Captivating and comedic, Skylight Theatre's production of Jon Brittain's play "Rotterdam"—directed by Michael A. Shepperd—brings up questions of identity and compromise.

On New Years in Rotterdam, Alice has finally worked up the nerve to come out—via email—to her parents. However, after letting her girlfriend Fi read her touching note, Fi decides to come out with some news of her own—she's always identified as a man and wants to live as one. Now the two of them must navigate what this means for their relationship.

This surprisingly funny show is fueled by fantastic performances. Miranda Wynn is a sympathetic Alice. Our hearts break for her as she tries to be supportive, while also trying to maintain some sense of who she is. Audrey Cain is strategically seductive as the wide-eyed Lelani who knows exactly what she wants when pursuing Alice. Ashley Romans is phenomenal as Fi/Adrian (the name she takes when she decides to present herself as a man). She beautifully demonstrates Adrian's struggle and frustrations, and shows that the character has such a wonderful capacity for love. Making his LA debut is current USC Dramatic Arts senior Ryan Brophy, who plays the lovable Josh: supportive brother and softhearted ex-boyfriend. Brophy brings much light and laughter to the production, and is a joy to watch.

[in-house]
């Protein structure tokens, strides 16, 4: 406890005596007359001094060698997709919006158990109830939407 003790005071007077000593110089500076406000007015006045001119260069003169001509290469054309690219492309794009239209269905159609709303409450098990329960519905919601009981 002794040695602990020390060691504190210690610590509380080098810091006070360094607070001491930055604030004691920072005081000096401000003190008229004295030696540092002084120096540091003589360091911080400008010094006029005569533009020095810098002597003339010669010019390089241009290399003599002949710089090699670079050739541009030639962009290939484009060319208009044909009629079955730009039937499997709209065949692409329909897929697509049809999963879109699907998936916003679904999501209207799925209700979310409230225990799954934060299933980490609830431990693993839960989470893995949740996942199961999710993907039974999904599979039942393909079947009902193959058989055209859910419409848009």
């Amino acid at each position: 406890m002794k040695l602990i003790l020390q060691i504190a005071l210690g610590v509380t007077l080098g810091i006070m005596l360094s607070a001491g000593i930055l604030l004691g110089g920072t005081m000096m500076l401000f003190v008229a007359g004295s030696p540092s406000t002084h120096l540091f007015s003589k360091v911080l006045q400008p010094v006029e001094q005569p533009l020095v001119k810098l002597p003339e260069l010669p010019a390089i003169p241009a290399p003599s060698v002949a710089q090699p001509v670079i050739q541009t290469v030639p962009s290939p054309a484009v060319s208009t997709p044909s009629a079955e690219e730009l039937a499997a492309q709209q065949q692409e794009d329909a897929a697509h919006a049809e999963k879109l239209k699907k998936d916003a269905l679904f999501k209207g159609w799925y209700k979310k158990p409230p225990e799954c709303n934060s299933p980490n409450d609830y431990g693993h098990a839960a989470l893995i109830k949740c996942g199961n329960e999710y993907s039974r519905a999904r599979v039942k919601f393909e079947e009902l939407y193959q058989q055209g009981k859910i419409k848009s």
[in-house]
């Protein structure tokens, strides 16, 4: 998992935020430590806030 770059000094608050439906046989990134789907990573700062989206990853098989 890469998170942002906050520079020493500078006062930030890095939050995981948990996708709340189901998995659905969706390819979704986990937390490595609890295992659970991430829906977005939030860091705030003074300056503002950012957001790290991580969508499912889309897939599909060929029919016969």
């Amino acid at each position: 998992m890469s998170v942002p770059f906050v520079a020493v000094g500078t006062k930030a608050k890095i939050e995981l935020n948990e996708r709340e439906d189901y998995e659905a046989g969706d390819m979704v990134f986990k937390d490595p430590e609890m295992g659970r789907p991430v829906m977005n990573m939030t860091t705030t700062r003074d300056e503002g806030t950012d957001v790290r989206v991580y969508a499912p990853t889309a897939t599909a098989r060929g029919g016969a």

Between the first and second act, there is no discernible difference between Fi and Adrian, which beautifully demonstrates how coming out as a man doesn't change who Adrian is as a person. He is who he's always been, the only thing that has changed is his pronouns. However, it is the prospect of external changes that poses the greatest challenge for the couple. For Alice, who is attracted to women, being with a man would change her identity as a lesbian. This story presents a question for couples, gay and straight alike. How much do you compromise your own identity and wants for your partner?

The transitional pop Dutch music (Christopher Moscatiello) and Technicolor lights (Jeff McLaughlin) are effective in creating an atmosphere far too young and hip for Josh and Adrian, who feel that the time has come to leave Rotterdam. The transformational set (also Laughlin) delights audiences as beds fold out of walls and work desks transform into bars. Tuffet Schmelzle is the one to thank for the casts' brilliant British and Dutch accents.

"Rotterdam" will be playing at the Skylight Theatre until December 11th. Tickets are available online at General Admission $15 – $4. Reserved: $41 Adults: $35. Seniors: $29. Under 30: $25 Students & Previews: $15 – $20.